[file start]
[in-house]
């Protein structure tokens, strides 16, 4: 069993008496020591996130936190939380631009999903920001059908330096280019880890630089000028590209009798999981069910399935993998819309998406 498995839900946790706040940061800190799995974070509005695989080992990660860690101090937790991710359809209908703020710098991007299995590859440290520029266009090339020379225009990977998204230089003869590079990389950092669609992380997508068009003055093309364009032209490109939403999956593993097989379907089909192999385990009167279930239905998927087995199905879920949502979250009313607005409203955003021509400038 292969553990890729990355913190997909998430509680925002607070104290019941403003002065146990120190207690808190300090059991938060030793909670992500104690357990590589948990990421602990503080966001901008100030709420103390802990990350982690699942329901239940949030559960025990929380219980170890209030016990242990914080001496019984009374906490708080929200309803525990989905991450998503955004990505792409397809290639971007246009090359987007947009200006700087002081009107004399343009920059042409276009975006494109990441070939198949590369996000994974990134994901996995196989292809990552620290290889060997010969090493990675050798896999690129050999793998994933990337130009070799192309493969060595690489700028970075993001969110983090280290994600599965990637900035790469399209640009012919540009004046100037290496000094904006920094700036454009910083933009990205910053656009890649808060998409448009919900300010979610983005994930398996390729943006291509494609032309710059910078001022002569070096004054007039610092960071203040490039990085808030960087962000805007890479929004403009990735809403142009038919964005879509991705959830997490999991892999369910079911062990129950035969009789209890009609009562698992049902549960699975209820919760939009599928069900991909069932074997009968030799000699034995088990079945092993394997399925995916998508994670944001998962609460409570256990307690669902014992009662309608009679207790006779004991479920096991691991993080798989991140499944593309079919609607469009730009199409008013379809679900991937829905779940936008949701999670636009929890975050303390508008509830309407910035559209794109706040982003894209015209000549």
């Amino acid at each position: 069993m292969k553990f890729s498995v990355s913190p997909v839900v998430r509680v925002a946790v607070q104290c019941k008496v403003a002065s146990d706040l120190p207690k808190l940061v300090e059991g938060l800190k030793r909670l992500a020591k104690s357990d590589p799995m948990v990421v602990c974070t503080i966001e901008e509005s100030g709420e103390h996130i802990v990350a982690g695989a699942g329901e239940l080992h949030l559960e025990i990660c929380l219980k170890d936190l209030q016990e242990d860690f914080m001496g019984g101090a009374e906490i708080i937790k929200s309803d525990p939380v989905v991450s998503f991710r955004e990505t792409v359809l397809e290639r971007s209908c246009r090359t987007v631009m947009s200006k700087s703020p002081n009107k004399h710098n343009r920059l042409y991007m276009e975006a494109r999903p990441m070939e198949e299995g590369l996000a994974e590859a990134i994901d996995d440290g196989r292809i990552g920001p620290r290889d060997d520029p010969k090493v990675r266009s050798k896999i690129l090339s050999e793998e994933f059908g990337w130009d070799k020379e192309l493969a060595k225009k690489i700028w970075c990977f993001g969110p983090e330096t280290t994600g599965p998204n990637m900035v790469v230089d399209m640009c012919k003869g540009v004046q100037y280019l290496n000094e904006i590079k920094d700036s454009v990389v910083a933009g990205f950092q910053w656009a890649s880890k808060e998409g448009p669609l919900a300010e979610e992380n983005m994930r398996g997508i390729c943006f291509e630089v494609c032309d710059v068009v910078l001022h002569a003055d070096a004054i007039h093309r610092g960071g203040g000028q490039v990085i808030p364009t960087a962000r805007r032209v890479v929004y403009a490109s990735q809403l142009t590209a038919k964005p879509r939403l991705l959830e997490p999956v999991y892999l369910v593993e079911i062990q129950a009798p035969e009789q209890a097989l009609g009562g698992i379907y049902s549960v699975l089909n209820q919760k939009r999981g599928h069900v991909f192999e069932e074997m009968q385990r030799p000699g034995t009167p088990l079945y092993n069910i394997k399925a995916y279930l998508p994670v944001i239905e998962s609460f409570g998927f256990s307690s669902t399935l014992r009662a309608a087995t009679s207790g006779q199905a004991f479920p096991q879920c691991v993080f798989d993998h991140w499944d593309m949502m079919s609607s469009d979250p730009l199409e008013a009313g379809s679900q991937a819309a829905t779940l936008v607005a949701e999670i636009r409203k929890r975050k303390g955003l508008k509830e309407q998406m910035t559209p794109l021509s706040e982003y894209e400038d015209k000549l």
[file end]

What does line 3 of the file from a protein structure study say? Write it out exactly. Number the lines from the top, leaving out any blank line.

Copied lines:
């Amino acid at each position: 069993m292969k553990f890729s498995v990355s913190p997909v839900v998430r509680v925002a946790v607070q104290c019941k008496v403003a002065s146990d706040l120190p207690k808190l940061v300090e059991g938060l800190k030793r909670l992500a020591k104690s357990d590589p799995m948990v990421v602990c974070t503080i966001e901008e509005s100030g709420e103390h996130i802990v990350a982690g695989a699942g329901e239940l080992h949030l559960e025990i990660c929380l219980k170890d936190l209030q016990e242990d860690f914080m001496g019984g101090a009374e906490i708080i937790k929200s309803d525990p939380v989905v991450s998503f991710r955004e990505t792409v359809l397809e290639r971007s209908c246009r090359t987007v631009m947009s200006k700087s703020p002081n009107k004399h710098n343009r920059l042409y991007m276009e975006a494109r999903p990441m070939e198949e299995g590369l996000a994974e590859a990134i994901d996995d440290g196989r292809i990552g920001p620290r290889d060997d520029p010969k090493v990675r266009s050798k896999i690129l090339s050999e793998e994933f059908g990337w130009d070799k020379e192309l493969a060595k225009k690489i700028w970075c990977f993001g969110p983090e330096t280290t994600g599965p998204n990637m900035v790469v230089d399209m640009c012919k003869g540009v004046q100037y280019l290496n000094e904006i590079k920094d700036s454009v990389v910083a933009g990205f950092q910053w656009a890649s880890k808060e998409g448009p669609l919900a300010e979610e992380n983005m994930r398996g997508i390729c943006f291509e630089v494609c032309d710059v068009v910078l001022h002569a003055d070096a004054i007039h093309r610092g960071g203040g000028q490039v990085i808030p364009t960087a962000r805007r032209v890479v929004y403009a490109s990735q809403l142009t590209a038919k964005p879509r939403l991705l959830e997490p999956v999991y892999l369910v593993e079911i062990q129950a009798p035969e009789q209890a097989l009609g009562g698992i379907y049902s549960v699975l089909n209820q919760k939009r999981g599928h069900v991909f192999e069932e074997m009968q385990r030799p000699g034995t009167p088990l079945y092993n069910i394997k399925a995916y279930l998508p994670v944001i239905e998962s609460f409570g998927f256990s307690s669902t399935l014992r009662a309608a087995t009679s207790g006779q199905a004991f479920p096991q879920c691991v993080f798989d993998h991140w499944d593309m949502m079919s609607s469009d979250p730009l199409e008013a009313g379809s679900q991937a819309a829905t779940l936008v607005a949701e999670i636009r409203k929890r975050k303390g955003l508008k509830e309407q998406m910035t559209p794109l021509s706040e982003y894209e400038d015209k000549l």